Sunny Irrigation raises growth prospects for smallholder farmers in Africa

SDG7 News

In a series of stories, Sustainable Energy for All (SEforALL) is profiling five entrepreneurs in Africa who recently received the inaugural “Energy Access Booster” awards, which honors those who are implementing energy access projects, including green mini-grids, sustainable mobility, refrigeration and energy for agriculture and drinking water. The awards are in support of Sustainable Development Goal 7 to provide reliable, affordable and clean energy for all by 2030.

Millions of smallholder farmers across sub-Saharan Africa have inadequate access to sustainable and consistent water sources. They lack rain during the dry season and uncertain rainfall at other times. While a majority can access water within their vicinity, they face the challenge of inadequate information, while lacking the financial means to pay for the large upfront costs for a reliable irrigation system.

Another challenge is that during rainy seasons, farmers grow crops at the same time, creating a market surplus that depresses product prices and farming income instead of generating prosperity. In response, farmers could switch to cultivating high-value crops, but a lack of agricultural and irrigation expertise often prevents them from doing so.

Sunny Irrigation believes that it has found a solution to these problems with a cutting-edge, affordable and portable solar-powered water pump, which is marketed in partnership with a local manufacturer. The company’s offerings not only make irrigating fields easier, but provides important information to farmers using geospatial data analytics to maximize their economic opportunities. This data analytics involves the use of environmental and market data to produce meaningful and actionable results for improved agricultural production and marketing.

Sunny Irrigation plans to equip the pumps with an Internet-of-Things-based controller that can upload humidity, temperature and sunlight data, which can then be used to provide agronomic advice to farmers to help them grow higher margin crops at better yields. The pump also comes with a USB adapter for phone charging.

Sunny Irrigation is the brainchild of Rick Sheridan, a graduate of the Massachusetts Institute of Technology and the INSEAD Business School. He has been developing and marketing technology related to off-grid projects involving solar power, irrigation and pay-as-you-go systems in emerging markets in Africa and Asia for more than a decade.

The company’s core strategy is based on the premise that a solar-powered irrigation system will allow farmers to increase their crop yield and generate greater income.

Sheridan said he got the idea for Sunny Irrigation when working on an earlier project with farmers in Gujarat, India. The farmers complained that the government was not providing enough electricity to power large submersible electric pumps to irrigate their fields. Sheridan thought it would be more efficient to provide them with smaller and cheaper solar-powered pumps to take advantage of India’s abundant sunlight.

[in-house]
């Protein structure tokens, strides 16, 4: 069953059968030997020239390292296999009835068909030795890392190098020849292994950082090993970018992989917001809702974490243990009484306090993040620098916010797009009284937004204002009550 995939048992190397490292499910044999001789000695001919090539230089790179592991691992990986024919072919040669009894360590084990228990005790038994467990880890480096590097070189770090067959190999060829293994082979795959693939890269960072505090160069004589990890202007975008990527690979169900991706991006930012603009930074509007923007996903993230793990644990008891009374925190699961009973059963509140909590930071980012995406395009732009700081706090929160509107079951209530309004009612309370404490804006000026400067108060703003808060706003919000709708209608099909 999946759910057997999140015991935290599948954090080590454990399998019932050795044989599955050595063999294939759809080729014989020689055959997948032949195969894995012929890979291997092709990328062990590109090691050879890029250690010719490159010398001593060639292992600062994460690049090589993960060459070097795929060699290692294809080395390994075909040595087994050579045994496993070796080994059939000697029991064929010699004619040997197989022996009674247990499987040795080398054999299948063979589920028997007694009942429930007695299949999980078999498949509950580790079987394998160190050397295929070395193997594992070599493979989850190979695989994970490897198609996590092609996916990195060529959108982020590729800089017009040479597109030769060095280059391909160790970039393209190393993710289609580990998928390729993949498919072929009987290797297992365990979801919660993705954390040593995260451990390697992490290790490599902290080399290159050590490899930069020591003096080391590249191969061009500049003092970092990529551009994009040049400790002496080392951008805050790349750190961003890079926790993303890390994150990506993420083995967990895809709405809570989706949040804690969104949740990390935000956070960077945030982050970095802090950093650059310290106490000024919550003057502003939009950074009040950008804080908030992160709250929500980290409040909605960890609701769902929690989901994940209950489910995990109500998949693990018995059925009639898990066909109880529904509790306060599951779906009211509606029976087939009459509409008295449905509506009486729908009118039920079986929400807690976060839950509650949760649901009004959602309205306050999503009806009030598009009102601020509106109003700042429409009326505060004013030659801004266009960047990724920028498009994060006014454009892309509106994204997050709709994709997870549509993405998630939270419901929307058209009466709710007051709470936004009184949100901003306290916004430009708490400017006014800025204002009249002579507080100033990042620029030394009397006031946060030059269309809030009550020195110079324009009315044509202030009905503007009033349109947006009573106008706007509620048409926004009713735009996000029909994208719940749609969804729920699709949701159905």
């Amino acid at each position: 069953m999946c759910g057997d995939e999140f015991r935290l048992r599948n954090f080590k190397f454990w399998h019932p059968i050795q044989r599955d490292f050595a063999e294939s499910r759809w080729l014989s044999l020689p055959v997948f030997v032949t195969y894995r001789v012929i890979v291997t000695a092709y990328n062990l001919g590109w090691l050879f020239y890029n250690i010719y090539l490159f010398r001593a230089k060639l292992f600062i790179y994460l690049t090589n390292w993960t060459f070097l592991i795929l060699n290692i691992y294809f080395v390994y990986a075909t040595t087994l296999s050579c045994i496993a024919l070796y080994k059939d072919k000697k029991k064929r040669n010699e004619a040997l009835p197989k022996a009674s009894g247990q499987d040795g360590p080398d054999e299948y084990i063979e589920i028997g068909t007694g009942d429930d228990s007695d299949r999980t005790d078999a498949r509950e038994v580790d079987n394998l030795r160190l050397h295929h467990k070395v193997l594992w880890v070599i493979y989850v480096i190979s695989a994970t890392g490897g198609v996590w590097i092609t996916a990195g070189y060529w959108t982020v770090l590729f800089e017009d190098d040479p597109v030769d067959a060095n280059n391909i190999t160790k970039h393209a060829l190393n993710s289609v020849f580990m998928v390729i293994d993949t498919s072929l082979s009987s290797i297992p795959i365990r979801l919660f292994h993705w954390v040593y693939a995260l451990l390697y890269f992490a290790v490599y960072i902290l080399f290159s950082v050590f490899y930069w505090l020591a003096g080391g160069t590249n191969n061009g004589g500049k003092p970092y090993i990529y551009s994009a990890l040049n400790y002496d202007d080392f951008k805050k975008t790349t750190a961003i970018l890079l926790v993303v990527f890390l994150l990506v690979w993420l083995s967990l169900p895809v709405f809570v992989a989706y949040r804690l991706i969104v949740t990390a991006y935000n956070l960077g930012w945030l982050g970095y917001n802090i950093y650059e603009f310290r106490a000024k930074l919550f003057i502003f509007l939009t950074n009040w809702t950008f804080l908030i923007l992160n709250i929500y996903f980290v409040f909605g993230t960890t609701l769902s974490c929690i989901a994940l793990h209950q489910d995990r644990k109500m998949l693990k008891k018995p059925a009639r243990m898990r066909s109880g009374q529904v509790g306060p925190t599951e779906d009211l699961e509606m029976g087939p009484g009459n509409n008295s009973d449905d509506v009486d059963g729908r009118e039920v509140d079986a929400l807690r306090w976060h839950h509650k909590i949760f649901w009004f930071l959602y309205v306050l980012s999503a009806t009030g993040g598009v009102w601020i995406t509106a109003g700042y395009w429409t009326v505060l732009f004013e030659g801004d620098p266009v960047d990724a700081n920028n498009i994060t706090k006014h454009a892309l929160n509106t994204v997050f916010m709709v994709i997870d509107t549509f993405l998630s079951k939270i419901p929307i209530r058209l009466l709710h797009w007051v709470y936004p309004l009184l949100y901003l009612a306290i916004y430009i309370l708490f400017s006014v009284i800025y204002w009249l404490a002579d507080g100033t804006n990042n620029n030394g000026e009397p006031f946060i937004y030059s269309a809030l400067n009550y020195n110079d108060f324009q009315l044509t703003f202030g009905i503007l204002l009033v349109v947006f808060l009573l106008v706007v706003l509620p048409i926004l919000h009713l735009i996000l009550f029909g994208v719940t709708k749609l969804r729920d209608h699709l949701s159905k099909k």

Based on that concept, Sunny Irrigation pumps harness solar energy using a solar panel to draw underground water from as much as 15 meters below the land surface after a well or borehole is dug.

Each pump can irrigate up to one acre of land depending on the season. For example, a pump can irrigate a quarter acre of land growing vegetables during the dry season and half an acre during the rainy season and even more if water sources are close to the surface.

The pumps are made affordable to farmers using a pay-as-you-go system based on monthly payments made through mobile money transfers. After making an initial 10% down payment, the farmers pay a monthly rental fee. After 18 months, the payments are completed and the farmer owns the pump.

Sunny Irrigation estimates that there is a potential market of more than 10 million smallholder farmers in Kenya, Rwanda and Uganda. It has already launched a pilot project in Kenya under a local business development team.

“Anecdotally, we can already see our farmers having rich, verdant crops, while having more time for other work than when they were relying only on rainfed agriculture,” said Sheridan.

Sheridan said that his company initially relied on funding from crowdfunding and angel investors who recognized Sunny Irrigation’s expertise in applying off-grid energy solutions for agriculture based on a sustainable financial model.

The funds provided by the Energy Access Booster award will be used to help develop the IoT pump controller and provide working capital for loans to farmers.

Sunny Irrigation’s business model addresses the “last mile” in terms of energy access to develop more prosperous communities, especially those in remote and rural areas.